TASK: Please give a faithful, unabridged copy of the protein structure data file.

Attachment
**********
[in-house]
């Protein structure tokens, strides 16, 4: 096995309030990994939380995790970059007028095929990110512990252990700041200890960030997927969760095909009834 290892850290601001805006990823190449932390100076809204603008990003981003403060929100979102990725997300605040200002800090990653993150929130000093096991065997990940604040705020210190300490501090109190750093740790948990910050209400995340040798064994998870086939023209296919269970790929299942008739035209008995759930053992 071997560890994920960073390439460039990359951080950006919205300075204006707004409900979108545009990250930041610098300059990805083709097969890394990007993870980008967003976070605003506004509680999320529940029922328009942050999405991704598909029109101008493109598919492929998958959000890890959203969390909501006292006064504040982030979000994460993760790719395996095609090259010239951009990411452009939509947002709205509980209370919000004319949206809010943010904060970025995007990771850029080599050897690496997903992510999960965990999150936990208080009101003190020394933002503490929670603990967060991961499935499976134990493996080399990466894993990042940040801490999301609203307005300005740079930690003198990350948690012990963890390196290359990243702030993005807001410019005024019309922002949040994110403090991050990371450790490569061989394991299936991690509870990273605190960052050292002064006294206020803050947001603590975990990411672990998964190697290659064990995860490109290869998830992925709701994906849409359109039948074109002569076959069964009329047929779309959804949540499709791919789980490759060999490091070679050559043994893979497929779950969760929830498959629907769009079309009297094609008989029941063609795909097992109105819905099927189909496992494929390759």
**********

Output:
[in-house]
């Protein structure tokens, strides 16, 4: 096995309030990994939380995790970059007028095929990110512990252990700041200890960030997927969760095909009834 290892850290601001805006990823190449932390100076809204603008990003981003403060929100979102990725997300605040200002800090990653993150929130000093096991065997990940604040705020210190300490501090109190750093740790948990910050209400995340040798064994998870086939023209296919269970790929299942008739035209008995759930053992 071997560890994920960073390439460039990359951080950006919205300075204006707004409900979108545009990250930041610098300059990805083709097969890394990007993870980008967003976070605003506004509680999320529940029922328009942050999405991704598909029109101008493109598919492929998958959000890890959203969390909501006292006064504040982030979000994460993760790719395996095609090259010239951009990411452009939509947002709205509980209370919000004319949206809010943010904060970025995007990771850029080599050897690496997903992510999960965990999150936990208080009101003190020394933002503490929670603990967060991961499935499976134990493996080399990466894993990042940040801490999301609203307005300005740079930690003198990350948690012990963890390196290359990243702030993005807001410019005024019309922002949040994110403090991050990371450790490569061989394991299936991690509870990273605190960052050292002064006294206020803050947001603590975990990411672990998964190697290659064990995860490109290869998830992925709701994906849409359109039948074109002569076959069964009329047929779309959804949540499709791919789980490759060999490091070679050559043994893979497929779950969760929830498959629907769009079309009297094609008989029941063609795909097992109105819905099927189909496992494929390759």